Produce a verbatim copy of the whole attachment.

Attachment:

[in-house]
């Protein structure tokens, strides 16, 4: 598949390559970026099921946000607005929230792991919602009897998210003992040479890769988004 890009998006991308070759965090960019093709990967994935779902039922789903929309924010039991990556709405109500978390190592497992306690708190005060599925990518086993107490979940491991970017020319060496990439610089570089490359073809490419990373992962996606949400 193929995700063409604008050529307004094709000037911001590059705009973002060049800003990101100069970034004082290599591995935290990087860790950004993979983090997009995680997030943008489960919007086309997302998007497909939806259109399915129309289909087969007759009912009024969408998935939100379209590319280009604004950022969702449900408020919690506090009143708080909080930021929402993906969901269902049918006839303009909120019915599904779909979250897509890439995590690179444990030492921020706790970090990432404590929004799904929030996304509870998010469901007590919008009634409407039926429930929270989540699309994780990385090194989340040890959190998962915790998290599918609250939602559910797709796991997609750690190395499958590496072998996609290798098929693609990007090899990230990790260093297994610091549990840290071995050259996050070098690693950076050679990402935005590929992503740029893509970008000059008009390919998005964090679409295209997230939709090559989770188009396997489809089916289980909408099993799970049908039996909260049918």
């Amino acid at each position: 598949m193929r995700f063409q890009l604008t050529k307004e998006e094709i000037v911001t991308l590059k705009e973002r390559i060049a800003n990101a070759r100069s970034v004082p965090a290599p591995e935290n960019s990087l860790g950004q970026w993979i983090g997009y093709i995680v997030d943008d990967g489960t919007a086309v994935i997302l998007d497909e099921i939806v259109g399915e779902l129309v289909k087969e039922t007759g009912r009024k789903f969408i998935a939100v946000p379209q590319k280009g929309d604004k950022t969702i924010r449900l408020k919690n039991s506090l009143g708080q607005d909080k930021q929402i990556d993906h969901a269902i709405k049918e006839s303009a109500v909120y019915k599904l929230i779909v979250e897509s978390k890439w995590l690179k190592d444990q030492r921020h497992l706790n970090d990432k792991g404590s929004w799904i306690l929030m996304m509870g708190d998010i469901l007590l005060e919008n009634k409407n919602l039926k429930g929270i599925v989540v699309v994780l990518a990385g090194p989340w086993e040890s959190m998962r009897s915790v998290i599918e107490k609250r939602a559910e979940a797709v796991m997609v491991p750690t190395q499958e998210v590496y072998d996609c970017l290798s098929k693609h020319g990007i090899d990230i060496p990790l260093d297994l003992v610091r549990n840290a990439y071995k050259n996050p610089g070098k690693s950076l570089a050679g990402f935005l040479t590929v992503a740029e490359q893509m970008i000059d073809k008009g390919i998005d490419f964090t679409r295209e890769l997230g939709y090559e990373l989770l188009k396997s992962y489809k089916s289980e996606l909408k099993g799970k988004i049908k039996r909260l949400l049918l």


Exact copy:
[in-house]
């Protein structure tokens, strides 16, 4: 598949390559970026099921946000607005929230792991919602009897998210003992040479890769988004 890009998006991308070759965090960019093709990967994935779902039922789903929309924010039991990556709405109500978390190592497992306690708190005060599925990518086993107490979940491991970017020319060496990439610089570089490359073809490419990373992962996606949400 193929995700063409604008050529307004094709000037911001590059705009973002060049800003990101100069970034004082290599591995935290990087860790950004993979983090997009995680997030943008489960919007086309997302998007497909939806259109399915129309289909087969007759009912009024969408998935939100379209590319280009604004950022969702449900408020919690506090009143708080909080930021929402993906969901269902049918006839303009909120019915599904779909979250897509890439995590690179444990030492921020706790970090990432404590929004799904929030996304509870998010469901007590919008009634409407039926429930929270989540699309994780990385090194989340040890959190998962915790998290599918609250939602559910797709796991997609750690190395499958590496072998996609290798098929693609990007090899990230990790260093297994610091549990840290071995050259996050070098690693950076050679990402935005590929992503740029893509970008000059008009390919998005964090679409295209997230939709090559989770188009396997489809089916289980909408099993799970049908039996909260049918």
């Amino acid at each position: 598949m193929r995700f063409q890009l604008t050529k307004e998006e094709i000037v911001t991308l590059k705009e973002r390559i060049a800003n990101a070759r100069s970034v004082p965090a290599p591995e935290n960019s990087l860790g950004q970026w993979i983090g997009y093709i995680v997030d943008d990967g489960t919007a086309v994935i997302l998007d497909e099921i939806v259109g399915e779902l129309v289909k087969e039922t007759g009912r009024k789903f969408i998935a939100v946000p379209q590319k280009g929309d604004k950022t969702i924010r449900l408020k919690n039991s506090l009143g708080q607005d909080k930021q929402i990556d993906h969901a269902i709405k049918e006839s303009a109500v909120y019915k599904l929230i779909v979250e897509s978390k890439w995590l690179k190592d444990q030492r921020h497992l706790n970090d990432k792991g404590s929004w799904i306690l929030m996304m509870g708190d998010i469901l007590l005060e919008n009634k409407n919602l039926k429930g929270i599925v989540v699309v994780l990518a990385g090194p989340w086993e040890s959190m998962r009897s915790v998290i599918e107490k609250r939602a559910e979940a797709v796991m997609v491991p750690t190395q499958e998210v590496y072998d996609c970017l290798s098929k693609h020319g990007i090899d990230i060496p990790l260093d297994l003992v610091r549990n840290a990439y071995k050259n996050p610089g070098k690693s950076l570089a050679g990402f935005l040479t590929v992503a740029e490359q893509m970008i000059d073809k008009g390919i998005d490419f964090t679409r295209e890769l997230g939709y090559e990373l989770l188009k396997s992962y489809k089916s289980e996606l909408k099993g799970k988004i049908k039996r909260l949400l049918l």